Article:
Early January is the perfect time for Match-Flicking. Holiday pressures and seasonal responsibilities are in the rear-view mirror. You've already exchanged, or collected refunds for, unwanted gifts.
HAIRSPRAY has Travolta dancing, padded - and in full drag
Tickets for most of the big, splashy holiday releases are still at a box office near you. The time has come to play Match-Flick catch-up with all of the movies that you've been wanting to see since Turkey Day.
By the end of January, the holiday movies will be fading as quickly as an Indian Summer tan, and Hollywood will be dumping its waste product at the box office - movies that should have gone straight to video, will be polluting multiplex screens near you.
Fortunately, I've had the time – because it's my job – to see the 2006 flicks, and so I'm anticipating Box Office 2007. Here are a few of the trends, flicks, and performances to which I'm looking forward.
In 2006, total box office receipts were up by about 5% over the 2005 slump year. I look forward to seeing the box office comeback continue in 2007. And it should. The economy is good. Product should be as good as in 2006 – perhaps, better.
I'm also eager to see exhibitors continue making the movie-going experience more satisfying for audiences. In some cases, that means digital projection, or a better sound system. For others, it comes down to less expensive, self-serve concessions, or more available parking. Still other exhibitors are trying to get legislation passed to
block cell phone calls from their auditoriums. (They already do this in France.)
Daniel Radcliffe will show stage audience THE FULL MONTY
I'm looking forward to this year's wide-open Oscar race that begins in earnest when the nominations are announced on Tuesday, January 23.
I'm eager to see HAIRSPRAY (JULY): When John Travolta sang and danced in 1978's GREASE, he set the motion picture screen afire, and box office cash registers everywhere benefited from his Greased Lightning moves.
When a more mature Travolta took to the comeback trail and to the dance floor with Uma Thurman in PULP FICTION (1994), the sparks of his waning career were fanned into another box office flame. His star has been in orbit ever since.
Is Travolta still the one that we want? I can't wait to see how Match-Flickers respond to a 55-year-old Johnny singing and dancing in yet another motion picture adaptation of a big Broadway hit – and, in full drag, no less. No predictions as to the outcome. All I can say is that I, and my friends, literally danced out of the theatre after seeing the Original Broadway production of HAIRSPRAY, four years ago.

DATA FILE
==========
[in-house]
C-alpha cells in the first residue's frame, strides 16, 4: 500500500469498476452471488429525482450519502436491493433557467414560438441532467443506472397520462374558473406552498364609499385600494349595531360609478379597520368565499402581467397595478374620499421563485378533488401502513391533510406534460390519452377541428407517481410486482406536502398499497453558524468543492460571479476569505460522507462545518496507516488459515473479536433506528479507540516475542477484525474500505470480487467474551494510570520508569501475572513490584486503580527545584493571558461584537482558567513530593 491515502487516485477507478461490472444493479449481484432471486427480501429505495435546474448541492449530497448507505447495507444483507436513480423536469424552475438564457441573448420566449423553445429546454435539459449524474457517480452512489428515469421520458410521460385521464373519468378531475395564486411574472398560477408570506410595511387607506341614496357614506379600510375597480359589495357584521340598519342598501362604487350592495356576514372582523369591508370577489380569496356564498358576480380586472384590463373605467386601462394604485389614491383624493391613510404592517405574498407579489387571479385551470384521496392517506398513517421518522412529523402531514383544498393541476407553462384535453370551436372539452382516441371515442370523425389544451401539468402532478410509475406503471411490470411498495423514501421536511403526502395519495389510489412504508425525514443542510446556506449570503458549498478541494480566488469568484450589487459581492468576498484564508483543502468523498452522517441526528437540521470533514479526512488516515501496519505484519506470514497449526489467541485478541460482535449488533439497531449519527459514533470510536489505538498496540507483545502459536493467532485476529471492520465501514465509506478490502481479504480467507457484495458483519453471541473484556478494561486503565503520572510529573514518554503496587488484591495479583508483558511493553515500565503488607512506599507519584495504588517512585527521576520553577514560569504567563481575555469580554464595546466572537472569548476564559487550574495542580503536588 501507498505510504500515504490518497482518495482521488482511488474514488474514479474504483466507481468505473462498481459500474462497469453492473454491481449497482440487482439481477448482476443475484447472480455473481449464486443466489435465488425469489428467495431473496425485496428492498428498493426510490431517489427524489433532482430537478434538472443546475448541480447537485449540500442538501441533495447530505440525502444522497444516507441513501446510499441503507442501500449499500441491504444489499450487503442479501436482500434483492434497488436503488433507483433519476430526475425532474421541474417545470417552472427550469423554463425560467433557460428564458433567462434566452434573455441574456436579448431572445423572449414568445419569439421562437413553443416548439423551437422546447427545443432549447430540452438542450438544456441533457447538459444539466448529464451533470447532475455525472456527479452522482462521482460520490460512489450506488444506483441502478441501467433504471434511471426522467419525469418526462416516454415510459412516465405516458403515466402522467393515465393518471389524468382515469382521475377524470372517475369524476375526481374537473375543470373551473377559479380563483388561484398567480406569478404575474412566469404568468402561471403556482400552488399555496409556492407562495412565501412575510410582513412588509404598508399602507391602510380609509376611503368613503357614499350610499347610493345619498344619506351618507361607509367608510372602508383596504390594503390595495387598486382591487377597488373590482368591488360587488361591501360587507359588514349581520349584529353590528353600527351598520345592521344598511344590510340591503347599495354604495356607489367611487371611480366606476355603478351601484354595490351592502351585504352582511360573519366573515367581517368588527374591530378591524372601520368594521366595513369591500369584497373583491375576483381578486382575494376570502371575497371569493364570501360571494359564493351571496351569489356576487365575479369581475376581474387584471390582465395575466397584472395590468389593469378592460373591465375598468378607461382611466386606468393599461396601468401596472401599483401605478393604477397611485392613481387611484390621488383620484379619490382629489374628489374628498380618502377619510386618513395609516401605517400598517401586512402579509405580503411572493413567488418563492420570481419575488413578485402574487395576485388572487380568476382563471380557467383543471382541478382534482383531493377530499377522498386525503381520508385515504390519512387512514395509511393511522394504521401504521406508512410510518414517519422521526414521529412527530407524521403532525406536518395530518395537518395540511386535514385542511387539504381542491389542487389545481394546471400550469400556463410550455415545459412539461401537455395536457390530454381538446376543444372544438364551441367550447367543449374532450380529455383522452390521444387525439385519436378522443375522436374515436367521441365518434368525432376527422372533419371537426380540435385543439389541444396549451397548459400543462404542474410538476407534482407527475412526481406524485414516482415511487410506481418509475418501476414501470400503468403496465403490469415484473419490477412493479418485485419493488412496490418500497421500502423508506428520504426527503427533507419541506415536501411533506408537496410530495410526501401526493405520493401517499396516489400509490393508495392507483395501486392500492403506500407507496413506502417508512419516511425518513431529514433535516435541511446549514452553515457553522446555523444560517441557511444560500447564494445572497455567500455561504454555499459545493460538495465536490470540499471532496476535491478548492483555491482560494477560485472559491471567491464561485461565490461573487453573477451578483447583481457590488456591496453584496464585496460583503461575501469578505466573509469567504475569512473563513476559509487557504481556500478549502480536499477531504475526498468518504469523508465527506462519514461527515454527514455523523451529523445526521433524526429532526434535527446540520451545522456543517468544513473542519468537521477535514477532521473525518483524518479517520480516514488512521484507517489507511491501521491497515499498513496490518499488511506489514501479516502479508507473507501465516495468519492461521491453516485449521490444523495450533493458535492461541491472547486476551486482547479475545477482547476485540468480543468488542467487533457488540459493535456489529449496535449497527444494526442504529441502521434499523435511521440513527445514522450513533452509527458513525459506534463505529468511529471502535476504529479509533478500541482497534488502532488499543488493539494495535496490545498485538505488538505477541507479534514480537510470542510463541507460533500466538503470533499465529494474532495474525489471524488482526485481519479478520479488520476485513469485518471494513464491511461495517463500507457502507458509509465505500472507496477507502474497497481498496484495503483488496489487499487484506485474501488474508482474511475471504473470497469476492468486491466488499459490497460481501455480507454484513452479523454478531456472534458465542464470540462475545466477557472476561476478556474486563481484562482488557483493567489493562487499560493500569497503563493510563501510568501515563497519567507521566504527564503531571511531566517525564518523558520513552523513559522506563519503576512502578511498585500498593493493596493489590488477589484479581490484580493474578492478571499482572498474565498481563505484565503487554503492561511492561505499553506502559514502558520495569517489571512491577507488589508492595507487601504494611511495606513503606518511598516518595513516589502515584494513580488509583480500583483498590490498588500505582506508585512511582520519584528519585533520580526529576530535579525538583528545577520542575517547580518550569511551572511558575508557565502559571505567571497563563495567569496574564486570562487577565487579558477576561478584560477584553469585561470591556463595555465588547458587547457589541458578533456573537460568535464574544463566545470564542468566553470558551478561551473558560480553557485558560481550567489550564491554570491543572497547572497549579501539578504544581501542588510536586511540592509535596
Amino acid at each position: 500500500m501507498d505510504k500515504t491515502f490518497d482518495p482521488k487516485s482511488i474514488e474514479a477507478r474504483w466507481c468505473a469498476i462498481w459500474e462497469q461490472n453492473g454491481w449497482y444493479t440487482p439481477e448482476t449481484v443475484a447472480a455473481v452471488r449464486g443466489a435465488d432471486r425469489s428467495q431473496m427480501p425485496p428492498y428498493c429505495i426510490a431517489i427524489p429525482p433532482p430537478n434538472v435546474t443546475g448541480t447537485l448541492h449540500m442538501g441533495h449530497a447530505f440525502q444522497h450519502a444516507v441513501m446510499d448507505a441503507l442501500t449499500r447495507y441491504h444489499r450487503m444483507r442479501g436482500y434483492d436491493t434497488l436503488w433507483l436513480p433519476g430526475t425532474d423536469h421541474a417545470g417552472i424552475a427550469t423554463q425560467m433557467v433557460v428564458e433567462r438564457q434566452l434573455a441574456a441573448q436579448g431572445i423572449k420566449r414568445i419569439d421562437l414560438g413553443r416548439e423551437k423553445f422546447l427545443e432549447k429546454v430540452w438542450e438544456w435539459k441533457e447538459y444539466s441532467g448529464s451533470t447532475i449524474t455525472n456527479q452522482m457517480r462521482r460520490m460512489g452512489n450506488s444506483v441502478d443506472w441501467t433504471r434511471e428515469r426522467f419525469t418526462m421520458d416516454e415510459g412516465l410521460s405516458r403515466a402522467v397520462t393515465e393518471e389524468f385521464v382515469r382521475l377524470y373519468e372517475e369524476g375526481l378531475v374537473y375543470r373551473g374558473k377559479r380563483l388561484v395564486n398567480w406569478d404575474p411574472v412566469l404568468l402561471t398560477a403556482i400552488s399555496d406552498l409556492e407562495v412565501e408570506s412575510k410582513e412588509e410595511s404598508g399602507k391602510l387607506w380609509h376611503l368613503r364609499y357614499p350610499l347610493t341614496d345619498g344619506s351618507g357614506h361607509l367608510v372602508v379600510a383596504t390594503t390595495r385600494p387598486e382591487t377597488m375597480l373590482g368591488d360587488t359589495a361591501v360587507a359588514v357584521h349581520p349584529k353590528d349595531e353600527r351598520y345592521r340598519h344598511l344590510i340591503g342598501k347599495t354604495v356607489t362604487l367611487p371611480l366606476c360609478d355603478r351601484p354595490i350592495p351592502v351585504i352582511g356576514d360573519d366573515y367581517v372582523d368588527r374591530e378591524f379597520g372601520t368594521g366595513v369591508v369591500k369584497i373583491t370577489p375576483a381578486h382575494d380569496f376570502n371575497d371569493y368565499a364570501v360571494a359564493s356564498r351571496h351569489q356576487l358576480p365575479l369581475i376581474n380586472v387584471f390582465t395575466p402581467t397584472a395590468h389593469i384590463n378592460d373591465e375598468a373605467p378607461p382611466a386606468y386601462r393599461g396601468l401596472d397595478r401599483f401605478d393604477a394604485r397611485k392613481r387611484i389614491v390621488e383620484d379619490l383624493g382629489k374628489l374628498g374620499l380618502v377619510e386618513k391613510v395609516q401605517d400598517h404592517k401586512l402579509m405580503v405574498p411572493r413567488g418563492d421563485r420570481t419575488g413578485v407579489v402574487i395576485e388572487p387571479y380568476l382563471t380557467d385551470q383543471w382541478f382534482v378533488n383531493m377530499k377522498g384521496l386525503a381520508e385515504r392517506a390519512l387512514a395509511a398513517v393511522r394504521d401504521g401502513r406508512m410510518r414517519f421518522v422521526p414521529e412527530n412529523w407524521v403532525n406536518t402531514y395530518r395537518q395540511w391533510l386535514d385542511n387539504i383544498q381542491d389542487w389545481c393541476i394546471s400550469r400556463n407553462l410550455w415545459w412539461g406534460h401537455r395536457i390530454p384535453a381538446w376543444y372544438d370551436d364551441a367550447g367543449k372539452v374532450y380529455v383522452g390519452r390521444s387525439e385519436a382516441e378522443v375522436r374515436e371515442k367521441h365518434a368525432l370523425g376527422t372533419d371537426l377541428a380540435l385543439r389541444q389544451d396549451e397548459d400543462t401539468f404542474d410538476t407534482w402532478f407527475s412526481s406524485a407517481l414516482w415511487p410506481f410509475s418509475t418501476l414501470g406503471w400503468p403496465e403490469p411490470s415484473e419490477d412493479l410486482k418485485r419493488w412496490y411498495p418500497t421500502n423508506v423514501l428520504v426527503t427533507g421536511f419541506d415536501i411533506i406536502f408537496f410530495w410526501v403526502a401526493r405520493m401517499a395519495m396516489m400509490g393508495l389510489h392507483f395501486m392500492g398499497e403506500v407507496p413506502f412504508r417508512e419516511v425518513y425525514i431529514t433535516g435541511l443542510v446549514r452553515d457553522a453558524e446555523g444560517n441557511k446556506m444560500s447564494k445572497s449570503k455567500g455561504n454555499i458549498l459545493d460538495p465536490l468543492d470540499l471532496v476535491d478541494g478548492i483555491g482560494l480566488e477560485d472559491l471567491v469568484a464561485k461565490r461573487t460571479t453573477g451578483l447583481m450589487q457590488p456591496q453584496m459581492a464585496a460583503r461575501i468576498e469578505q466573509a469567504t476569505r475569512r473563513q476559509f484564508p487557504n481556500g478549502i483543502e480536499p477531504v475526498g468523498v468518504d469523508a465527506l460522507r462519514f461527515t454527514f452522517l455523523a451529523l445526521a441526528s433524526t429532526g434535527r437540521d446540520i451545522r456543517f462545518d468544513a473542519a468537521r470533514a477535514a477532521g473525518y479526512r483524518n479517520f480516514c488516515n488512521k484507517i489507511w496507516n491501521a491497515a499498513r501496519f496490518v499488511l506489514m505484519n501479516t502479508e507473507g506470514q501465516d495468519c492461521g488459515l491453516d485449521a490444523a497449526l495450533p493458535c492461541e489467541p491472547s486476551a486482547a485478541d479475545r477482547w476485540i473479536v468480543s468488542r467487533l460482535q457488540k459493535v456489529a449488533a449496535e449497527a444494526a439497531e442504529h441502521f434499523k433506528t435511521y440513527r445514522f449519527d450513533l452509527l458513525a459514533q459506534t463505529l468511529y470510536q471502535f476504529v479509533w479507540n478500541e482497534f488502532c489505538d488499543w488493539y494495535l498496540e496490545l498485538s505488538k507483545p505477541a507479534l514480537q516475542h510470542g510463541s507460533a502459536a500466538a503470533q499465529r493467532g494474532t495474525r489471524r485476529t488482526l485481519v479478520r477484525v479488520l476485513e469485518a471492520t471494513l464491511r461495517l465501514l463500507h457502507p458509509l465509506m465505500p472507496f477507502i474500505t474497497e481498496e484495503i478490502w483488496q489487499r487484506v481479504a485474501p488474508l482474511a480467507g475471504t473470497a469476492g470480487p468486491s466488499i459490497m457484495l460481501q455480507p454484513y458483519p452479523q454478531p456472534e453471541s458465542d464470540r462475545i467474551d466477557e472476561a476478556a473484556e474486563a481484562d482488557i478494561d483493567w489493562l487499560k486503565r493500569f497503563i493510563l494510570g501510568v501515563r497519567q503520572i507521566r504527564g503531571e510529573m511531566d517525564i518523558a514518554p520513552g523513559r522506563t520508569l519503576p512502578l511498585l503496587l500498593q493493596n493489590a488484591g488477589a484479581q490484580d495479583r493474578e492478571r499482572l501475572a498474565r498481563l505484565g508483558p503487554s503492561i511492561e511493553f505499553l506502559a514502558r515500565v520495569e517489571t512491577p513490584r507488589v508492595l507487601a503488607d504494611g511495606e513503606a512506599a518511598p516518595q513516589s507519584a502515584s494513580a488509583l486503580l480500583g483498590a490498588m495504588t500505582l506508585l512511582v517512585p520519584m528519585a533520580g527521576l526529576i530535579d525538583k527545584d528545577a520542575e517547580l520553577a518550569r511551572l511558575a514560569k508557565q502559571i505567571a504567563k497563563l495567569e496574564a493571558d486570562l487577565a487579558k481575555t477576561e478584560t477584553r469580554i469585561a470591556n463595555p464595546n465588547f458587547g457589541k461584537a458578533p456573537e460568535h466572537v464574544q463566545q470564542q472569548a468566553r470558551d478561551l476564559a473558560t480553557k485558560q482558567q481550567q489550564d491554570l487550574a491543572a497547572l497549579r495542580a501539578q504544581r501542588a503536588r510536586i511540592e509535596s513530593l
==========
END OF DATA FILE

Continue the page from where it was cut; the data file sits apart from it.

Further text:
I'll be a Royal Pushover for SHREK THE THIRD (May 18). A cynical acquaintance of mine is already deriding this three-peat as DREK THE THIRD. But I really enjoy these sometimes wickedly funny, ironic adventures. All of the usual voices return as Movie-land's all-time favorite ogre again eases down the road to self-acceptance.
SPIDERMAN 3 (May 4): I love a good joke and a
good comic-book super hero as much as the next Match-Flicker. In SPIDERMAN 3, the big-screen's Webbed Wonder fades to Black, literally. The 21st Century's Favorite Movie Super Hero will be in a Basic Black costume when he spins his third box office web this Spring/Summer. Tobey Maguire returns in the title role.
Most looking forward to small gems like THE QUEEN
Like most of you, I look forward to PIRATES 3 and the next HARRY POTTER. Before POTTER hits screens this summer, its title star, Daniel Radcliffe, will bare the full monty nightly, and twice on matinee days, for stage audiences in a West End revival of EQUUS.
More than anything else at the box office, I live for the year's wonderful, quirky independent releases: What movies will prove to be 2007's LITTLE MISS SUNSHINE, SHORTBUS, THANK YOU FOR SMOKING, SIDEWAYS, THE QUEEN, THE HISTORY BOYS, or even BORAT? Overblown, over-budgeted Hollywood productions most certainly have their allure, but there's nothing that pierces my Match-Flicking heart like a strong, character-driven flick that relies on plot, performances, and pithy dialogue, rather than on superstars, special effects, or a $100 million budget. More than anything else, I love the small gems that sparkle with a luster and humanity that the glossy, slick, soulless CGI flicks can't possess. Of course, I'll enjoy the glossy, slick, soulless epics, too.
The preceding represents some of what I'm looking forward to at the 2007 Box Office. Please let me know what you're eagerly anticipating.
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Does advertising, public taste, or overindulged stars determine a movie's box office fate? Christoper Stone explores what's going on behind the box office.
Christopher Stone is the author of the international best seller Re-Creating Your Self. With Mary Sheldon, he co-authored three highly successful hardcover books of guided meditations.|
He is a member of the Writers Guild of America, West.
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